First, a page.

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March 31, 2009


Although companies consistently demand applicants tosubmit cover letters along with their resumes, many jobseekers still believe thecover letter to be nothing but a mild formality. Sometimes they don'tbother sending a cover letter at all or just send one-paragraph notes,quickly belted out with little thought.

Too short is too bad

Many people send short throwaway notesin place of real cover letters. A cover letter shouldhave three to four paragraphs,with the longest one being the middle one or two, and the shortest onebeing the summation paragraph. The idea is to make the documentbrief and easily readable while still demonstrating a professional,thoughtful manner.


In attempt to let their personality and humor soak through thecotton-bound paper, many applicants try to make their cover lettersfunny. But these attempts rarely work. You have no way of knowing ifyour prospective boss shares your sense of humor. Moreover, the cover letter offers a sample of your ability to conductbusiness-like communications.

Poor Grammar and, Mispelings

No one wants to make grammatical or spelling errors but manyapplicants nevertheless submit cover letters with small andthoughtless, yet deadly, errors. People have a difficult time seeingthe mistakes in their own writing, so ask someone else to proofread thecover letter for you. Spell checks can also insinuate typos, as demonstrated byone cover letter writer who boasted that "Referees are available onrequest."

Cliches put egg on your face

It goes without saying that the best way to sound unremarkable andinsincere is to fill your cover letter with cliches and buzzwords. Even if thosebuzzwords represent honest information you are trying to relay,remember, the road to hell is paved with good intentions. The best wayto express your desires is to say how you really feel. So if you come up with the realMcCoy, take a bow, because you're moving in the right direction fasterthan a speeding bullet.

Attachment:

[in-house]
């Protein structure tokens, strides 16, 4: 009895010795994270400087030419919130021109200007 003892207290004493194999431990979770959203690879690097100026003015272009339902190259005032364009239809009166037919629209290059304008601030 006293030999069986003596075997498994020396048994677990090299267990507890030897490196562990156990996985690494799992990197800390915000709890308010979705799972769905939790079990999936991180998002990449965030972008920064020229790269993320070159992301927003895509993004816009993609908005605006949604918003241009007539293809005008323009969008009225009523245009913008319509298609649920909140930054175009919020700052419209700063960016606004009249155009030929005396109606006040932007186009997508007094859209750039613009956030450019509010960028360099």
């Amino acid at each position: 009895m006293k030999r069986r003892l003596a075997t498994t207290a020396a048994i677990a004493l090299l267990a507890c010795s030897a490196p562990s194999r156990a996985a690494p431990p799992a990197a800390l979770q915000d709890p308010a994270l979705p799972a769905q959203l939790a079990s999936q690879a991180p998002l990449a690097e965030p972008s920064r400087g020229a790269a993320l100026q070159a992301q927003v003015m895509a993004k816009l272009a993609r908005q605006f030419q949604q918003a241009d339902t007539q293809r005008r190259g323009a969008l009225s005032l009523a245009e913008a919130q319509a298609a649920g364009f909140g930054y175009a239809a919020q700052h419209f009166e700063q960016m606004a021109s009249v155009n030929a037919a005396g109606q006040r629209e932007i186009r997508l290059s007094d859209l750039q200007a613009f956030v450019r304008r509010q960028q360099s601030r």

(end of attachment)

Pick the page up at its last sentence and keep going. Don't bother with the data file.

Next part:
Pontificating with immoderately labored interpretive phraseologies(That is, writing overdone sentences)

How manytimes have you seen someone strain to play it cool, only to crash andburn after misusing an impressive-sounding word? In an attempt to soundintelligent, cover letter writers regularly produce sentences that usebig, impressive, but unfamiliar words.

No egomaniacs or sycophants

This is an opportunity for you to give employers an idea of who youare, what you've accomplished and how you can contribute to theircompany. Nobody likes a self-absorbed narcissist, and even fewer peoplewant to work with one. Avoidunqualified, grandiose statements and assumptions about how impressedyour reader will be with you.

On the other hand, don't pour on a bunch of flattering statements about potential employers unless you mean them. Chances are, anyinsincerity will drip through, making you look like a smug littlejackass. Still, honesty doesn't mean including everything. Avoidpersonal negatives ("I just got fired from my job because I refused towork on my birthday") and overblown confessions. If you're interested in a position or company, just saywhy.


"Cymad's increasing stake in the booming semiconductor market makes this position intriguing indeed."

"I've admired your company's products for some time, especially the Nibok 5000."

No good:

"You have the most fabulous company ever and it would be the culmination of my life dream to work with you."

"I would DIE to work at Microdex."


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